In this light romantic comedy, 17-year old Loretta Young is cast as Ann Harper, a wealthy socialite who has inherited a fortune provided the family is involved in no scandals appearing in ... See full summary »
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William A. Seiter
In this light romantic comedy, 17-year old Loretta Young is cast as Ann Harper, a wealthy socialite who has inherited a fortune provided the family is involved in no scandals appearing in print, and her two aunts and uncle consent to the marriage. Put off by all this, she is determined to cause a scandal so that none of the family will receive any of the inheritance. An arrow-straight Fairbanks is volunteered to be the one to "compromise" her, but the two end up falling for each other. Upon being discovered in Loretta's boudoir, Fairbanks makes a hasty exit out of the nearest window. The romance seems destined to fail, but Fairbanks (and his two friends) have other ideas, which are accidentally "aided" by the two prudish aunts. Written by
... but overall it was a delightful little precode with Loretta Young seeming much more mature than her 17 years would have you expect. The film opens with a close up of Loretta's ankle swaying to the beat of the title song "Loose Ankles" her foot is wearing only an ankle bracelet as a man's hand caresses her leg and foot. The camera pans back and we see that the man is just a pedicurist surveying his work. That's the fun about precode. Nothing has to happen. By today's standards nothing really does. It's the possibilities and the implications.
The back story here is that Grandma Berry has just died and her already wealthy relatives are drooling for more on this, the day of the reading of her will. Ann Harper Berry (Loretta Young) turns out to be the recipient of the lion's share of the estate, but she must marry and also bring no scandal - as in nothing in the newspapers - to the Berry name in order to fully inherit. To incentivize the rest of the family, they cannot inherit their portion of the estate until Ann marries. Ann rebels against the entire set-up and puts out an ad for a "young unscrupulous man" to compromise her and cause a newspaper-worthy scandal so she and her greedy family will be barred from the inheritance. Gil Hayden (Douglas Fairbanks Jr.) is the man who applies for the job at the cajoling of his male escort roommates who are trying to get him back into the workforce, and Ann is under constant watch by the rest of the family to make sure she causes no scandal. The scene in her bedroom as an inexperienced Ann tries to figure out the actual mechanics of creating a scandal with Gil with the help and advice of her obviously quite experienced maid is worth the price of admission.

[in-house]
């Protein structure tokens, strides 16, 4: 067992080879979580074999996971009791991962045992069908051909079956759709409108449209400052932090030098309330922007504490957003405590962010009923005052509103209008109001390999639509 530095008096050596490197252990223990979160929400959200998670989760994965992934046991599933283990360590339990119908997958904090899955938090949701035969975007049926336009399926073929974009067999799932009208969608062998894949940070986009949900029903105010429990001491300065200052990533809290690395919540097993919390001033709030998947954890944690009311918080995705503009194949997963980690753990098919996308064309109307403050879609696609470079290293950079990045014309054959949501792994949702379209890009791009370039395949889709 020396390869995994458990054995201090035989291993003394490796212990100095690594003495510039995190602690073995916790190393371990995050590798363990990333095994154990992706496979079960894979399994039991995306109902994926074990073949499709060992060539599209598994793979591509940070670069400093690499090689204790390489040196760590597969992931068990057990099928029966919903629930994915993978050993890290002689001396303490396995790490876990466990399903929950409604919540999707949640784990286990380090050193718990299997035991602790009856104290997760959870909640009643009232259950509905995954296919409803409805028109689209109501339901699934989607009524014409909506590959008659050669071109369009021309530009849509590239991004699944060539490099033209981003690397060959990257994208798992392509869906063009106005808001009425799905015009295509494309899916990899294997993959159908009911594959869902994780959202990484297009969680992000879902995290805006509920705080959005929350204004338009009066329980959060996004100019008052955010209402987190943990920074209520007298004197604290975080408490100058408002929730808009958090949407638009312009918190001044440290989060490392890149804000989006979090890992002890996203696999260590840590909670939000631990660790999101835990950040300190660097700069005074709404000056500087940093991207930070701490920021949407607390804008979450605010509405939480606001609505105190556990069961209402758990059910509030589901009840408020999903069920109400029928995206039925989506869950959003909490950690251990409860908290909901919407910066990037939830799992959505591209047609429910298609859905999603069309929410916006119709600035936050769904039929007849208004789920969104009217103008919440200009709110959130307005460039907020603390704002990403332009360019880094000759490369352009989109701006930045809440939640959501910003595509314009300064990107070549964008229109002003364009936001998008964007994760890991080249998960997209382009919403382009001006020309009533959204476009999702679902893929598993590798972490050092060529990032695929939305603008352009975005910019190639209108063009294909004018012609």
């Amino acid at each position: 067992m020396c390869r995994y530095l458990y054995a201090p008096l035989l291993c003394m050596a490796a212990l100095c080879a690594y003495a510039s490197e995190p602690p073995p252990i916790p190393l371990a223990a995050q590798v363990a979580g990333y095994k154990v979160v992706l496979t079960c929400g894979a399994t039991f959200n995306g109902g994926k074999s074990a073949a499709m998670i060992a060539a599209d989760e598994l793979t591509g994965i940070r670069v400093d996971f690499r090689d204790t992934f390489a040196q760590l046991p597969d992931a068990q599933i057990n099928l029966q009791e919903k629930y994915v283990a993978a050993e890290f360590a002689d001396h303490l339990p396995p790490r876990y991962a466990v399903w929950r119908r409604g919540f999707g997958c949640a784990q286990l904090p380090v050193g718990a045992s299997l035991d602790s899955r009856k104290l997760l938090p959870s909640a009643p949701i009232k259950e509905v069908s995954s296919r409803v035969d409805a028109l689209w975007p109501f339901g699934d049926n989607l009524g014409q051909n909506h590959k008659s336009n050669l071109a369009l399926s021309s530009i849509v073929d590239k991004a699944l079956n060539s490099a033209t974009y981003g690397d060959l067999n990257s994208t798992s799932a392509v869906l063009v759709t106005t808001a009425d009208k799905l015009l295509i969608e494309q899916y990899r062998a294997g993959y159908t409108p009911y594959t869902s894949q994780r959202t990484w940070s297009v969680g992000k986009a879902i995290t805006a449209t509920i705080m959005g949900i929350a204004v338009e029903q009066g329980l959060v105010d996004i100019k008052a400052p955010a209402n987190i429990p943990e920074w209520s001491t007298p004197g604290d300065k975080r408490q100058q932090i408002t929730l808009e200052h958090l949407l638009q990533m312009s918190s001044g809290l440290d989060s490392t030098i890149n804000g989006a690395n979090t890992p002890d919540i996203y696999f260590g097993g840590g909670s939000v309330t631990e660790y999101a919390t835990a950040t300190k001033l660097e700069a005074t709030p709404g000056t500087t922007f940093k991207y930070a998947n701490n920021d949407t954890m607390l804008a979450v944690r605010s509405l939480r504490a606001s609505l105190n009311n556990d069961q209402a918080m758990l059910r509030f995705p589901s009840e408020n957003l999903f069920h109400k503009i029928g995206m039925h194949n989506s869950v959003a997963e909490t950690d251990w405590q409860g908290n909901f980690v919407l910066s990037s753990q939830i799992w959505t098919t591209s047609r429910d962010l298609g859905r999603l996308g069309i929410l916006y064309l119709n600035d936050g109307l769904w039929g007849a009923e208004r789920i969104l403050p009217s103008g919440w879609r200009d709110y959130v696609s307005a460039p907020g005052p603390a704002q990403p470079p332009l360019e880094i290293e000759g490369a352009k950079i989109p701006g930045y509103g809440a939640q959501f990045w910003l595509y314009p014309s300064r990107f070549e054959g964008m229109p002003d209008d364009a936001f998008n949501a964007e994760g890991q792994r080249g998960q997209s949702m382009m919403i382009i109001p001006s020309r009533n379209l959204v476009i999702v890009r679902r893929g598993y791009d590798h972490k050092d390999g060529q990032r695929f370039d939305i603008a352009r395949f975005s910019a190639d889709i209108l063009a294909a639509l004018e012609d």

This film runs 69 minutes and probably would have been better paced if it had been about 15 minutes shorter. It features a nightclub scene that drags on way too long with not much going on during a large portion of that time. Louise Fazenda is a hoot as one of Ann's aunts, but it is odd that Warner Brothers had her dressed up as a bit of a vixen the year before in "On With the Show" and here she is playing a woman in her 50's - she was only 35 at the time. It's obvious they have her wearing some kind of body suit to make her look much heavier and older than she is.
The dancing act in the nightclub - "The Circus Cafe" - is unique among nightclubs with lots of toe dancers and clowns doing acrobatics. It's not every day that you see circus themed entertainment in a Prohibition era speak easy, and quite frankly it was very reminiscent of the final scene in "Gold Diggers of Broadway".
If this one was a little faster paced I'd give it an eight, but as it is I give it an entertaining seven as it makes the excellent point that people are neither as wild or as tame as they might seem on the surface or as they imagine themselves to be.
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